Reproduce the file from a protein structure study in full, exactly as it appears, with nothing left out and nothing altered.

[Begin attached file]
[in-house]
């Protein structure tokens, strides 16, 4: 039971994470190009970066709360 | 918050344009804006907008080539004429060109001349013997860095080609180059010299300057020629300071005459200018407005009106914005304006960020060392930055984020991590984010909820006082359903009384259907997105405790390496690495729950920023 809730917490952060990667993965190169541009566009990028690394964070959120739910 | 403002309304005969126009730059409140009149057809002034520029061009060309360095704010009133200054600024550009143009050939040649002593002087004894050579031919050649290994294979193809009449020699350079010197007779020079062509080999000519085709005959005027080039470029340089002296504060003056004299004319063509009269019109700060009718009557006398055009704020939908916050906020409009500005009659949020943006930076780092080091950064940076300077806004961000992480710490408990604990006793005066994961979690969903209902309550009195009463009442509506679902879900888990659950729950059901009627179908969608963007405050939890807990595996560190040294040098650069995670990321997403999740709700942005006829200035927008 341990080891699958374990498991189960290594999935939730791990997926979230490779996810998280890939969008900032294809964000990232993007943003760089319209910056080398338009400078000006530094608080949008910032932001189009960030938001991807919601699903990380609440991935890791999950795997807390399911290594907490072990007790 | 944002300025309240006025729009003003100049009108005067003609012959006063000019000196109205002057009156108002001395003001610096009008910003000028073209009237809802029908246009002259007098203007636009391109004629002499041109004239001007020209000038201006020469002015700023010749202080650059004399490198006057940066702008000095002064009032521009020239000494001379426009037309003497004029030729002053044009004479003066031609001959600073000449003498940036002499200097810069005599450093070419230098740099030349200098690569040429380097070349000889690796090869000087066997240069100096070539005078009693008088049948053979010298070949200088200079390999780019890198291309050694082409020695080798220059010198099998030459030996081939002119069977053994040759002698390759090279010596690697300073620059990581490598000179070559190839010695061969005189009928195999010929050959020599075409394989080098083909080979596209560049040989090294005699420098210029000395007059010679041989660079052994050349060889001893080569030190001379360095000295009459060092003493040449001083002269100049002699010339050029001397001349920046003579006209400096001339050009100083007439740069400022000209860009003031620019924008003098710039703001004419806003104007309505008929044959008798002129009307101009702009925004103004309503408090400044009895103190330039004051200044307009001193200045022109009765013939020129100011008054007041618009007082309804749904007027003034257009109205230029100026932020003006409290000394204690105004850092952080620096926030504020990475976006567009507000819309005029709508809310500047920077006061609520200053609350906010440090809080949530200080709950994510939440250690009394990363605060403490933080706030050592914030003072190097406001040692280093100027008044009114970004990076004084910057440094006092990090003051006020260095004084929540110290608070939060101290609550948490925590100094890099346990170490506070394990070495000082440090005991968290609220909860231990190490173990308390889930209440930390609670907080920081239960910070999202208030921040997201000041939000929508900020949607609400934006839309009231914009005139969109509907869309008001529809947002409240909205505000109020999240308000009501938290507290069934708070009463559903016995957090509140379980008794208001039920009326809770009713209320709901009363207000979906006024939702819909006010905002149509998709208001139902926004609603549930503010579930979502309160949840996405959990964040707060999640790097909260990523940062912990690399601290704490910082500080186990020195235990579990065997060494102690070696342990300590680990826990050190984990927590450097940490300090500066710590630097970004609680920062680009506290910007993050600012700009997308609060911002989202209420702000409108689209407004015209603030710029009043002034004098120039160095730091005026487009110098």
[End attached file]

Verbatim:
[in-house]
């Protein structure tokens, strides 16, 4: 039971994470190009970066709360 | 918050344009804006907008080539004429060109001349013997860095080609180059010299300057020629300071005459200018407005009106914005304006960020060392930055984020991590984010909820006082359903009384259907997105405790390496690495729950920023 809730917490952060990667993965190169541009566009990028690394964070959120739910 | 403002309304005969126009730059409140009149057809002034520029061009060309360095704010009133200054600024550009143009050939040649002593002087004894050579031919050649290994294979193809009449020699350079010197007779020079062509080999000519085709005959005027080039470029340089002296504060003056004299004319063509009269019109700060009718009557006398055009704020939908916050906020409009500005009659949020943006930076780092080091950064940076300077806004961000992480710490408990604990006793005066994961979690969903209902309550009195009463009442509506679902879900888990659950729950059901009627179908969608963007405050939890807990595996560190040294040098650069995670990321997403999740709700942005006829200035927008 341990080891699958374990498991189960290594999935939730791990997926979230490779996810998280890939969008900032294809964000990232993007943003760089319209910056080398338009400078000006530094608080949008910032932001189009960030938001991807919601699903990380609440991935890791999950795997807390399911290594907490072990007790 | 944002300025309240006025729009003003100049009108005067003609012959006063000019000196109205002057009156108002001395003001610096009008910003000028073209009237809802029908246009002259007098203007636009391109004629002499041109004239001007020209000038201006020469002015700023010749202080650059004399490198006057940066702008000095002064009032521009020239000494001379426009037309003497004029030729002053044009004479003066031609001959600073000449003498940036002499200097810069005599450093070419230098740099030349200098690569040429380097070349000889690796090869000087066997240069100096070539005078009693008088049948053979010298070949200088200079390999780019890198291309050694082409020695080798220059010198099998030459030996081939002119069977053994040759002698390759090279010596690697300073620059990581490598000179070559190839010695061969005189009928195999010929050959020599075409394989080098083909080979596209560049040989090294005699420098210029000395007059010679041989660079052994050349060889001893080569030190001379360095000295009459060092003493040449001083002269100049002699010339050029001397001349920046003579006209400096001339050009100083007439740069400022000209860009003031620019924008003098710039703001004419806003104007309505008929044959008798002129009307101009702009925004103004309503408090400044009895103190330039004051200044307009001193200045022109009765013939020129100011008054007041618009007082309804749904007027003034257009109205230029100026932020003006409290000394204690105004850092952080620096926030504020990475976006567009507000819309005029709508809310500047920077006061609520200053609350906010440090809080949530200080709950994510939440250690009394990363605060403490933080706030050592914030003072190097406001040692280093100027008044009114970004990076004084910057440094006092990090003051006020260095004084929540110290608070939060101290609550948490925590100094890099346990170490506070394990070495000082440090005991968290609220909860231990190490173990308390889930209440930390609670907080920081239960910070999202208030921040997201000041939000929508900020949607609400934006839309009231914009005139969109509907869309008001529809947002409240909205505000109020999240308000009501938290507290069934708070009463559903016995957090509140379980008794208001039920009326809770009713209320709901009363207000979906006024939702819909006010905002149509998709208001139902926004609603549930503010579930979502309160949840996405959990964040707060999640790097909260990523940062912990690399601290704490910082500080186990020195235990579990065997060494102690070696342990300590680990826990050190984990927590450097940490300090500066710590630097970004609680920062680009506290910007993050600012700009997308609060911002989202209420702000409108689209407004015209603030710029009043002034004098120039160095730091005026487009110098």